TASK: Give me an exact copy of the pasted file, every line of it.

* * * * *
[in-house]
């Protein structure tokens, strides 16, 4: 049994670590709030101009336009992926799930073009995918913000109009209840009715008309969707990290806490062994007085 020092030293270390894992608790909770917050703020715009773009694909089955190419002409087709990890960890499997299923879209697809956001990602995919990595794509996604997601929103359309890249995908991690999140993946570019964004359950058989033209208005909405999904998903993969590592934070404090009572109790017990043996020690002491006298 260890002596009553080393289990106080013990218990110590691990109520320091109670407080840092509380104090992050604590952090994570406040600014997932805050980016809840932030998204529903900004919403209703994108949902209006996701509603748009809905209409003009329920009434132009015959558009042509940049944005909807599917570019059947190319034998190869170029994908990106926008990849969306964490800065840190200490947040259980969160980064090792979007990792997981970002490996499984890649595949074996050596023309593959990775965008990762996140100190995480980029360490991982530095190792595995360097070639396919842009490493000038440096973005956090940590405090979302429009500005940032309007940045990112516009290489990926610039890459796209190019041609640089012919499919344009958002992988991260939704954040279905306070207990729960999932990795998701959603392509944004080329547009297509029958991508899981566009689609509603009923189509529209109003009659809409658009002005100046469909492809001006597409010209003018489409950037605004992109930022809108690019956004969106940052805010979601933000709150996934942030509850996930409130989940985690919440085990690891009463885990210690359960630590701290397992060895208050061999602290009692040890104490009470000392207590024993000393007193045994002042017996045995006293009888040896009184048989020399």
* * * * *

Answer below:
[in-house]
């Protein structure tokens, strides 16, 4: 049994670590709030101009336009992926799930073009995918913000109009209840009715008309969707990290806490062994007085 020092030293270390894992608790909770917050703020715009773009694909089955190419002409087709990890960890499997299923879209697809956001990602995919990595794509996604997601929103359309890249995908991690999140993946570019964004359950058989033209208005909405999904998903993969590592934070404090009572109790017990043996020690002491006298 260890002596009553080393289990106080013990218990110590691990109520320091109670407080840092509380104090992050604590952090994570406040600014997932805050980016809840932030998204529903900004919403209703994108949902209006996701509603748009809905209409003009329920009434132009015959558009042509940049944005909807599917570019059947190319034998190869170029994908990106926008990849969306964490800065840190200490947040259980969160980064090792979007990792997981970002490996499984890649595949074996050596023309593959990775965008990762996140100190995480980029360490991982530095190792595995360097070639396919842009490493000038440096973005956090940590405090979302429009500005940032309007940045990112516009290489990926610039890459796209190019041609640089012919499919344009958002992988991260939704954040279905306070207990729960999932990795998701959603392509944004080329547009297509029958991508899981566009689609509603009923189509529209109003009659809409658009002005100046469909492809001006597409010209003018489409950037605004992109930022809108690019956004969106940052805010979601933000709150996934942030509850996930409130989940985690919440085990690891009463885990210690359960630590701290397992060895208050061999602290009692040890104490009470000392207590024993000393007193045994002042017996045995006293009888040896009184048989020399």